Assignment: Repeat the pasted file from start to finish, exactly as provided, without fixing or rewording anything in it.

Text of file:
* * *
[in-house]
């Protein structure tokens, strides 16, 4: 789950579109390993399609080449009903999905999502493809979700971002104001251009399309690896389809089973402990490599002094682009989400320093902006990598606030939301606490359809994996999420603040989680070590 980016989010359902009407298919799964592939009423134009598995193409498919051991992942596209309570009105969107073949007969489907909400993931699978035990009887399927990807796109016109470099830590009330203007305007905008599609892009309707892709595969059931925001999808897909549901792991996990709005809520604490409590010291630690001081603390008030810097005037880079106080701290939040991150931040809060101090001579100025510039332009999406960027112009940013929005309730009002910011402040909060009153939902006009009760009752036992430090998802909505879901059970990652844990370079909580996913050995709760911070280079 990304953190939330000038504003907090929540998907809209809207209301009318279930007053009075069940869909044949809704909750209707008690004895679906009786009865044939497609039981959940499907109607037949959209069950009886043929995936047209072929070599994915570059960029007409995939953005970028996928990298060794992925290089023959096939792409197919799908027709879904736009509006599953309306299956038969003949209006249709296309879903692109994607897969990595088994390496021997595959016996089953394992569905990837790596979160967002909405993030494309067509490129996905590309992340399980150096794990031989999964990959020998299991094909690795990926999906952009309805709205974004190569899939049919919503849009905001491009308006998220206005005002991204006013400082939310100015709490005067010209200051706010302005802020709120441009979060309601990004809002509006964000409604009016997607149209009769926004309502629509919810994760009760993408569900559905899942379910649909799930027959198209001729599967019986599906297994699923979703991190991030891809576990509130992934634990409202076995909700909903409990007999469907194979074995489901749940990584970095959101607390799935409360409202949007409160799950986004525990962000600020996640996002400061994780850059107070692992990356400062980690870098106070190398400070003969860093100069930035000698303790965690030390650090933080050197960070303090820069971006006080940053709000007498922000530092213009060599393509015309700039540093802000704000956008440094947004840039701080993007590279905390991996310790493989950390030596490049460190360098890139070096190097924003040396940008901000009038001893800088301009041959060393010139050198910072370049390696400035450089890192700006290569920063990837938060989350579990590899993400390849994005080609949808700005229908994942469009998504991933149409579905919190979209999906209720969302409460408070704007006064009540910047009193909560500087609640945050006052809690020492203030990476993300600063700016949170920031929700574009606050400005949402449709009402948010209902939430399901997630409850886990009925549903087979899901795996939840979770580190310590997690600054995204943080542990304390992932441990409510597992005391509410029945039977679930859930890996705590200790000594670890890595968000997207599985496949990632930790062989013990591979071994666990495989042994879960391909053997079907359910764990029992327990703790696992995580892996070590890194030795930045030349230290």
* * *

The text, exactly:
[in-house]
């Protein structure tokens, strides 16, 4: 789950579109390993399609080449009903999905999502493809979700971002104001251009399309690896389809089973402990490599002094682009989400320093902006990598606030939301606490359809994996999420603040989680070590 980016989010359902009407298919799964592939009423134009598995193409498919051991992942596209309570009105969107073949007969489907909400993931699978035990009887399927990807796109016109470099830590009330203007305007905008599609892009309707892709595969059931925001999808897909549901792991996990709005809520604490409590010291630690001081603390008030810097005037880079106080701290939040991150931040809060101090001579100025510039332009999406960027112009940013929005309730009002910011402040909060009153939902006009009760009752036992430090998802909505879901059970990652844990370079909580996913050995709760911070280079 990304953190939330000038504003907090929540998907809209809207209301009318279930007053009075069940869909044949809704909750209707008690004895679906009786009865044939497609039981959940499907109607037949959209069950009886043929995936047209072929070599994915570059960029007409995939953005970028996928990298060794992925290089023959096939792409197919799908027709879904736009509006599953309306299956038969003949209006249709296309879903692109994607897969990595088994390496021997595959016996089953394992569905990837790596979160967002909405993030494309067509490129996905590309992340399980150096794990031989999964990959020998299991094909690795990926999906952009309805709205974004190569899939049919919503849009905001491009308006998220206005005002991204006013400082939310100015709490005067010209200051706010302005802020709120441009979060309601990004809002509006964000409604009016997607149209009769926004309502629509919810994760009760993408569900559905899942379910649909799930027959198209001729599967019986599906297994699923979703991190991030891809576990509130992934634990409202076995909700909903409990007999469907194979074995489901749940990584970095959101607390799935409360409202949007409160799950986004525990962000600020996640996002400061994780850059107070692992990356400062980690870098106070190398400070003969860093100069930035000698303790965690030390650090933080050197960070303090820069971006006080940053709000007498922000530092213009060599393509015309700039540093802000704000956008440094947004840039701080993007590279905390991996310790493989950390030596490049460190360098890139070096190097924003040396940008901000009038001893800088301009041959060393010139050198910072370049390696400035450089890192700006290569920063990837938060989350579990590899993400390849994005080609949808700005229908994942469009998504991933149409579905919190979209999906209720969302409460408070704007006064009540910047009193909560500087609640945050006052809690020492203030990476993300600063700016949170920031929700574009606050400005949402449709009402948010209902939430399901997630409850886990009925549903087979899901795996939840979770580190310590997690600054995204943080542990304390992932441990409510597992005391509410029945039977679930859930890996705590200790000594670890890595968000997207599985496949990632930790062989013990591979071994666990495989042994879960391909053997079907359910764990029992327990703790696992995580892996070590890194030795930045030349230290």